North-West Italy

Published on:  | Last updated: 10 March 2017

  Overview map:  FT-map-NW-Italy-overviewshow map in overlay    |  FT-map-NW-Italy-overview  show map in new window 

National and international routes

The Villa Morosini on the north bank of the Po near Polesella (Veneto)

eurovelo 8 (Ciclovia del Po e delle Lagune)

The eurovelo 8 route crosses Italy with France at one end and Slovenija at the other. For much of the way it follows traffic-free cycleways along the river Po. There are also long traffic-free sections as it follows the Adriatic coast.

Read more: eurovelo 8

TA section of the Ciclovia  Francigena near San Quirico d'Orcia

eurovelo 5 (Ciclovia Francigena)

The Via Francigena is the tradi­tional pilgrimage route that runs from Canterbury in south-east England to Rome. Although eurovelo 5 is also called the Via Francigena Romea, for much of its way to Italy it's a completely different route. In Italy, the two meet up at Pavia on the river Po. There's also a Moncenisio variant to the Ciclovia Francigena which provides a useful route for cycle travellers coming from France and heading towards Rome.

Read more: Via Francigena and eurovelo 5 in Italy

Lakes

Lago d‘Iseo (Lombardia)

Lakes of Lombardia and Piemonte

This route is a great option if you’re looking for an accessible route that links the major Italian lakes. Based on the Laghi di Lombardia route prepared by the by the FIAB (Federazione Italiana Amici della Bicicletta), it’s partic­u­larly valuable in providing a link between the Lago di Como and the Lago di Garda –a densely-populated area where without local knowledge it would be easy to go wrong.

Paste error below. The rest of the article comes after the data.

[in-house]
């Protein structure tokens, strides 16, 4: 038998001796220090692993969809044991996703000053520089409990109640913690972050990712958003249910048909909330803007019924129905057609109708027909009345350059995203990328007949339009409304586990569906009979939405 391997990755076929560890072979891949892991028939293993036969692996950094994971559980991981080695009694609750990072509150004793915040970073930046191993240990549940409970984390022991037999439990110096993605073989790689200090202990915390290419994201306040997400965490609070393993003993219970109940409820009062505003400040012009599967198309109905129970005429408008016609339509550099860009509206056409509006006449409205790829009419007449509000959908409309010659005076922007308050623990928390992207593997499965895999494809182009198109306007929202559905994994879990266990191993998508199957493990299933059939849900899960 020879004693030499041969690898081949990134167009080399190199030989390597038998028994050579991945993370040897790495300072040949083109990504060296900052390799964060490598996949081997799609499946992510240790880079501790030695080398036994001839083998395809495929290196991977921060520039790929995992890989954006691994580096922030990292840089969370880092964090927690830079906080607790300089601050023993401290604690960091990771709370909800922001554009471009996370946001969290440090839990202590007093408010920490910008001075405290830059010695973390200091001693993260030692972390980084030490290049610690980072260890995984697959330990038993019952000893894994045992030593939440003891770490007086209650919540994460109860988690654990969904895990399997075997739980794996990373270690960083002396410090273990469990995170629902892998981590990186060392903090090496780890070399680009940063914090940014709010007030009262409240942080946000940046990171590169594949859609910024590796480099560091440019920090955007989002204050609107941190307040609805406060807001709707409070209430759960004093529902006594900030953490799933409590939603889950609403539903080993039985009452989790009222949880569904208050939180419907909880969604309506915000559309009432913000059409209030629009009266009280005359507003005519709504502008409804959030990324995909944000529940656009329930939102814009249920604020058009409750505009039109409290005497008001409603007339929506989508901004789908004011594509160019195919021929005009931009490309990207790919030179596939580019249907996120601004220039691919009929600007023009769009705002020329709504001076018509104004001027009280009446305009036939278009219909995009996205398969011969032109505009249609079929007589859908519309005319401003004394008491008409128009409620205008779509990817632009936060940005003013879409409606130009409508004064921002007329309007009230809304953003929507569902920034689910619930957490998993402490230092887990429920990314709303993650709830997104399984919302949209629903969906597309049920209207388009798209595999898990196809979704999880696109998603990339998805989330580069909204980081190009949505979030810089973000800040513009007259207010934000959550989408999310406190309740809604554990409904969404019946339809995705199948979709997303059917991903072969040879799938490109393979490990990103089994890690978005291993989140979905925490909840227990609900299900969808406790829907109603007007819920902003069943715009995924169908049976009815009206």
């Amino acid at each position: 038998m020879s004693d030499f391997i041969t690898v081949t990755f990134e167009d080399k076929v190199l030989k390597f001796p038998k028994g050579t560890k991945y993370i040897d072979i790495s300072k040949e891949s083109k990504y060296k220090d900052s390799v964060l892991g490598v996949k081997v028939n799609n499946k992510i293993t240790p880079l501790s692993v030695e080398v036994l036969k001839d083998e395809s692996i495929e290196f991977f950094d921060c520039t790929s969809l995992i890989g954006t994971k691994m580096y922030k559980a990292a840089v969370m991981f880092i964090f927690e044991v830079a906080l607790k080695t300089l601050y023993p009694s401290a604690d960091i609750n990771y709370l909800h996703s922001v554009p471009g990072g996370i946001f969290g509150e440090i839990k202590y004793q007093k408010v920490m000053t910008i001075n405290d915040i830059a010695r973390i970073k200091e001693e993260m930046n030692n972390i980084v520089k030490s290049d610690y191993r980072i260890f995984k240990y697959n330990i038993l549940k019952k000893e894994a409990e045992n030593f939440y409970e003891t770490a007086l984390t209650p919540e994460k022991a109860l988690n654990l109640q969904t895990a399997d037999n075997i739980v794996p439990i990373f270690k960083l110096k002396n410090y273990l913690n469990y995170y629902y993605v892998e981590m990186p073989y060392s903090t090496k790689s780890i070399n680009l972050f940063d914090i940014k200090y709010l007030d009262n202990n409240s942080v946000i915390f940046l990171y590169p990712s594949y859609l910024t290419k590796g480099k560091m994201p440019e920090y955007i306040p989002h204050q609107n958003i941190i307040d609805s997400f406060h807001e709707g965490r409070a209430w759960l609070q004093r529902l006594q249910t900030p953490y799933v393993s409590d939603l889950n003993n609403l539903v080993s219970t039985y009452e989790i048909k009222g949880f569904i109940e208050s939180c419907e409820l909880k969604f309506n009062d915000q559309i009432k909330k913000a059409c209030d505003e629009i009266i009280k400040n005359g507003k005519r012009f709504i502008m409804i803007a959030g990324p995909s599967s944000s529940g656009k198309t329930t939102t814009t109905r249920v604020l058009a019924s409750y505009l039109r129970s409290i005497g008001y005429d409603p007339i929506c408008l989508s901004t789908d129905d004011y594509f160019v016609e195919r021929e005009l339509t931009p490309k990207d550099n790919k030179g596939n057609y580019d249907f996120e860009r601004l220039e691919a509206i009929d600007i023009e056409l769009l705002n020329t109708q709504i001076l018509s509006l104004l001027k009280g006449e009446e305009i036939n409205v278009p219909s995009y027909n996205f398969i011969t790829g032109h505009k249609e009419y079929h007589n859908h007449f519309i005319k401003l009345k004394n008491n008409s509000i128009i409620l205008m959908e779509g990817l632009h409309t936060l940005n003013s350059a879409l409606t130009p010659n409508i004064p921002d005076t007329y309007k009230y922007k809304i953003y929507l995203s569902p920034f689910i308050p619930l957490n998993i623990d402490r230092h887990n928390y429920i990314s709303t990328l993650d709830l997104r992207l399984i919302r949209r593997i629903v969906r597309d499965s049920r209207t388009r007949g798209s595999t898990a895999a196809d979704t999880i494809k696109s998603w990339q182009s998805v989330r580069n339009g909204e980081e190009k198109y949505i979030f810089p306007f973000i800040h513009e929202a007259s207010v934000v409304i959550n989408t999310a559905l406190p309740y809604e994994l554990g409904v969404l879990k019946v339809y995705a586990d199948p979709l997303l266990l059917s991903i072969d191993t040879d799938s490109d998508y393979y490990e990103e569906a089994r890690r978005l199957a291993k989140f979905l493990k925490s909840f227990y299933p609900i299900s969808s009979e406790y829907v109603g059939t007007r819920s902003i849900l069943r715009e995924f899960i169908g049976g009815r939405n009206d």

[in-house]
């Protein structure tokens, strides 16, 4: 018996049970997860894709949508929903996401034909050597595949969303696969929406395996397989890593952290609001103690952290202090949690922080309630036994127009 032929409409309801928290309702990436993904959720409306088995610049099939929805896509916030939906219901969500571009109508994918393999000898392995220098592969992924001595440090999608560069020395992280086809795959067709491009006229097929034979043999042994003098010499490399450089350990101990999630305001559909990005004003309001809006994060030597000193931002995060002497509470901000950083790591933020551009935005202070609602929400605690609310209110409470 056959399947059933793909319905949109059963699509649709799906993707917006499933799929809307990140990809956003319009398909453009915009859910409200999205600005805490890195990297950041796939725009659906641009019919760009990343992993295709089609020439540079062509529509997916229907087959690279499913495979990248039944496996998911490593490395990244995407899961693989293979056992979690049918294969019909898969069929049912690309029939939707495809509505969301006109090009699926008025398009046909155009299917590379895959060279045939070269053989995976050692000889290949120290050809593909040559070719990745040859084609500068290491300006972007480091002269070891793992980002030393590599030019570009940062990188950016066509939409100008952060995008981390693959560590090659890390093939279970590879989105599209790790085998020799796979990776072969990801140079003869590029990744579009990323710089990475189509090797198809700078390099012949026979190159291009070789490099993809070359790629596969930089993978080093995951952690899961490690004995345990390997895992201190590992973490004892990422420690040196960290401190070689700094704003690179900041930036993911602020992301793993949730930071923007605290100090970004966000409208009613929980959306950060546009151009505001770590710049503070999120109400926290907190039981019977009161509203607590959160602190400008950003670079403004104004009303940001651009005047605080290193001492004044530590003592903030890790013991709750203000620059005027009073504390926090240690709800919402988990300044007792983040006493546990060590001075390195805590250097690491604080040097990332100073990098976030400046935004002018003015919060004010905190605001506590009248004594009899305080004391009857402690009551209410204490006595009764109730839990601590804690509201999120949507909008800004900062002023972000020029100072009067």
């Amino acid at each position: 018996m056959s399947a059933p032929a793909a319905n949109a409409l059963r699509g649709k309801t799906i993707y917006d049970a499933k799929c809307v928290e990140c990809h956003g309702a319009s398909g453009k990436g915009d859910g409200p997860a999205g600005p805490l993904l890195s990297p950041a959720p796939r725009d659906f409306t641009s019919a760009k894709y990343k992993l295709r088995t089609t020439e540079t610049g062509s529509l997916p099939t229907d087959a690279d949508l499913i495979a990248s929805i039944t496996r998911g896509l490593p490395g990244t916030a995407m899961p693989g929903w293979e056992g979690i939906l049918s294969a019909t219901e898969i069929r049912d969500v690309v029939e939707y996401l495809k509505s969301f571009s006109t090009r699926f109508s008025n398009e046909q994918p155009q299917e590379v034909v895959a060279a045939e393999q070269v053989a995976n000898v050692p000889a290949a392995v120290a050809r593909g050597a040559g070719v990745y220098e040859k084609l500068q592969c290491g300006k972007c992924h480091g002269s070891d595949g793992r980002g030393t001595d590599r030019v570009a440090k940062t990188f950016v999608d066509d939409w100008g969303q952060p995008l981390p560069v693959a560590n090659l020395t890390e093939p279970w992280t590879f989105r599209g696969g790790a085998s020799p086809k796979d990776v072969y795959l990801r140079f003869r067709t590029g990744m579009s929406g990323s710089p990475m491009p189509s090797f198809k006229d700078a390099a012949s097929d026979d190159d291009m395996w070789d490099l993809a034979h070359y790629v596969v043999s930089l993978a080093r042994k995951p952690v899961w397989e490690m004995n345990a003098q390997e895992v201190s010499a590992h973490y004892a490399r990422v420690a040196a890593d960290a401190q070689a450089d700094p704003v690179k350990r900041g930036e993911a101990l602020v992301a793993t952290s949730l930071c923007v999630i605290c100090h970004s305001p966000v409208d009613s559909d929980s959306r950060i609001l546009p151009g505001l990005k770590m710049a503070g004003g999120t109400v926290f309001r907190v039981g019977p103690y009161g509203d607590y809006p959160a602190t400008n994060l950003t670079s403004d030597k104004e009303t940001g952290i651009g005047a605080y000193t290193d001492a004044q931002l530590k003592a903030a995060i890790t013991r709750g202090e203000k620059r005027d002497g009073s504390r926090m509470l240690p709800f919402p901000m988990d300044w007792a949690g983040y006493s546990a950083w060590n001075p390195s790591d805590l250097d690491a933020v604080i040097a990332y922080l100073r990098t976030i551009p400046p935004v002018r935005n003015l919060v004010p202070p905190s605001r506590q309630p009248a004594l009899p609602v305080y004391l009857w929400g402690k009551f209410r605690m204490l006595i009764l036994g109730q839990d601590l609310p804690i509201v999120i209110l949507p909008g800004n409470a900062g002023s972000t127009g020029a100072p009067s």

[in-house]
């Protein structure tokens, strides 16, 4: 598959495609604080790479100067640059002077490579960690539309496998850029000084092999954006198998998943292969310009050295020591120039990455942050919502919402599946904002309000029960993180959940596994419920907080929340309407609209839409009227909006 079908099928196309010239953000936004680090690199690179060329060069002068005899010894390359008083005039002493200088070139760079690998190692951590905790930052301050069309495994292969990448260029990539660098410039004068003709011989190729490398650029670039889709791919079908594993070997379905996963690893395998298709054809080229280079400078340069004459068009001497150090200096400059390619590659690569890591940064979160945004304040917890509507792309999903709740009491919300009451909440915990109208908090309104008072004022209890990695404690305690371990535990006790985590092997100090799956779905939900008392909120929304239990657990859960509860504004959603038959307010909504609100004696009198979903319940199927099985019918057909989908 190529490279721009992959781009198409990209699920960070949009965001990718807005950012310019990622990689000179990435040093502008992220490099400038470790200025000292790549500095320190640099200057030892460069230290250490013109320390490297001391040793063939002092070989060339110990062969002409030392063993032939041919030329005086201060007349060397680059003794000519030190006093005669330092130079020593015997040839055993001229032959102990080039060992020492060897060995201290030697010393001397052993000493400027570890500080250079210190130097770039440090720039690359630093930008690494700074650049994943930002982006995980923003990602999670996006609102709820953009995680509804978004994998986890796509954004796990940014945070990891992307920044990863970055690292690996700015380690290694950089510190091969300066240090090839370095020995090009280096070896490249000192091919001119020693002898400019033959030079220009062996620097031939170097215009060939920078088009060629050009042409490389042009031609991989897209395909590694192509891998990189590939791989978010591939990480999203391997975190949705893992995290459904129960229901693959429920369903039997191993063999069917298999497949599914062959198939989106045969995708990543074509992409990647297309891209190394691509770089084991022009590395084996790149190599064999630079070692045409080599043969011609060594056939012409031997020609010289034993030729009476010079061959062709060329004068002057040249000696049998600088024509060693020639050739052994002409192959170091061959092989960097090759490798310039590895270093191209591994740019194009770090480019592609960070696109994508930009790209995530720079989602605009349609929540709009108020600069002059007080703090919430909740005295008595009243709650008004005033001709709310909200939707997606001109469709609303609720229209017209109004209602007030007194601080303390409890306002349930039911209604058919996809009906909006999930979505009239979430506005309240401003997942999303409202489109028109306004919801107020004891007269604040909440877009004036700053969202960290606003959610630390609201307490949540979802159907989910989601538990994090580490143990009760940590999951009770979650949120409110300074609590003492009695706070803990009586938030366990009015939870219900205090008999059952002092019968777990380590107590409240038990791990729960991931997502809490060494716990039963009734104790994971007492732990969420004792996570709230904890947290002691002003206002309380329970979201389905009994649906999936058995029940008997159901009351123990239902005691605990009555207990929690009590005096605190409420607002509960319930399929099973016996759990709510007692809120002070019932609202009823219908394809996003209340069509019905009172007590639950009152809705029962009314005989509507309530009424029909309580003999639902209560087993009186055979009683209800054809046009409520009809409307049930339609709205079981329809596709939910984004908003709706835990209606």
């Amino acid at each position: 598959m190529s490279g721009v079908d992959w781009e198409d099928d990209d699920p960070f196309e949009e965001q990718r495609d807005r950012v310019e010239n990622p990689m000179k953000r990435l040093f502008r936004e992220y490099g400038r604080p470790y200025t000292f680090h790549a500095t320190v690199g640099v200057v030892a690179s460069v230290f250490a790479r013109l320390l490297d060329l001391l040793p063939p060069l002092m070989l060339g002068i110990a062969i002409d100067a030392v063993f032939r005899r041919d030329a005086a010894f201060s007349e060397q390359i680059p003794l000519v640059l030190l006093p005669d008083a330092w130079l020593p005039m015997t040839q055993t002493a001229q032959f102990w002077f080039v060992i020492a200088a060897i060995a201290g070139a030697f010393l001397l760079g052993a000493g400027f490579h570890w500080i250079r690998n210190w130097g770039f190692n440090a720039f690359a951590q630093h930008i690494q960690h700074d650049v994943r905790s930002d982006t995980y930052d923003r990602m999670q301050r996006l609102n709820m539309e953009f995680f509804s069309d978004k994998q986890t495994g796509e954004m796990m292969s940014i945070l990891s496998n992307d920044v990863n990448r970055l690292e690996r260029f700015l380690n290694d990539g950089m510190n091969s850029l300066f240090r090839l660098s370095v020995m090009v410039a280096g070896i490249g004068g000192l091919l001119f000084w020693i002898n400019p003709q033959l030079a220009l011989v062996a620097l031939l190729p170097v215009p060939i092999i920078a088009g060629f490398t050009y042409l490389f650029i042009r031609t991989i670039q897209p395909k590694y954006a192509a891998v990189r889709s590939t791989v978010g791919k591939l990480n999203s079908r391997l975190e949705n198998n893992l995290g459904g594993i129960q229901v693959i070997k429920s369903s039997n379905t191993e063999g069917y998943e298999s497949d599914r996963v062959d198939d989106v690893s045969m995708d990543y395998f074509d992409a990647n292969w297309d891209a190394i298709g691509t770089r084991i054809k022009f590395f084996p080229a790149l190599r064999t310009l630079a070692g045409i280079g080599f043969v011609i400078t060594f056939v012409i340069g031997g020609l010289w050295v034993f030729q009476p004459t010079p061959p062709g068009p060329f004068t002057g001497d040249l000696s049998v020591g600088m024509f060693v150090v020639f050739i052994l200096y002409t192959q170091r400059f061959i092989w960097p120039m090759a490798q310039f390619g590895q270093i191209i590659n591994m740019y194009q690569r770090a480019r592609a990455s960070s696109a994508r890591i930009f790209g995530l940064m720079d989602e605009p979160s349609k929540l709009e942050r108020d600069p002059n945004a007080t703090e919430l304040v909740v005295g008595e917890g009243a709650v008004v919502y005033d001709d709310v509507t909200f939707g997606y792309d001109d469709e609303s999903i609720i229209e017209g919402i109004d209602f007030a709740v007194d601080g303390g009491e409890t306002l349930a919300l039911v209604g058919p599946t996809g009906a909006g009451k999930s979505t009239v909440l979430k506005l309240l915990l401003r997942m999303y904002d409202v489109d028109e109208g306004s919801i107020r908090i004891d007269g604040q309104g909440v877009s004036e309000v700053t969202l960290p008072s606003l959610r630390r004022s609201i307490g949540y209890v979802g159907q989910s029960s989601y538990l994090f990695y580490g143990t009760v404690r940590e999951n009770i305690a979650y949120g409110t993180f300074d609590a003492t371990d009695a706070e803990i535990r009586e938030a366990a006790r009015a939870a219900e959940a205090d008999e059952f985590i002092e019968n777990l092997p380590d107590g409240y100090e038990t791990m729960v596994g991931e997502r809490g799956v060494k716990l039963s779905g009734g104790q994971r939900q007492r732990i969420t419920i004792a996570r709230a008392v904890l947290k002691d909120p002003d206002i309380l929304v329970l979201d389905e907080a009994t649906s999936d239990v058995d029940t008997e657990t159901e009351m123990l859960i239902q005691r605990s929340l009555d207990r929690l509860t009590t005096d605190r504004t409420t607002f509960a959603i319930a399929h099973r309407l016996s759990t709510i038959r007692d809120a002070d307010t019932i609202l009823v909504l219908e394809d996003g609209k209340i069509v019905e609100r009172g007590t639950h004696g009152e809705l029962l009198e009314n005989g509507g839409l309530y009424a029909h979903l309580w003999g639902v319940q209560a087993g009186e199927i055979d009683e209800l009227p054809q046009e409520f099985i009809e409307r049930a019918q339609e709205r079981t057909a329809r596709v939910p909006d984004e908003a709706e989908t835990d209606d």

Read more: The Lakes of Lombardia and Piemonte

view of the Lago Maggiore

A tour of the Western Lakes

A 250-kilometre road tour that takes in five lakes. Three of the bigger lakes: Lago Maggiore, Lago di Lugano and and the Lago di Como, as well as two smaller lesser-known gems: the Lago d’Orta, Lago di Mergozzo. The route avoids the busier roads and there are sections of cycleway. There’s relat­ively little climbing, except for one classic climb to the chapel of the Madonna del Ghisallo - patron saint of cycling. This is a loop, so you could avoid it, but it would be a shame to miss the great views of the Lago di Como.

Read more: A tour of the Western Lakes

Get in touch

Please get in touch if you find any errors in the information, or if there’s anything, good or bad, that you’d want other cyclists to know.


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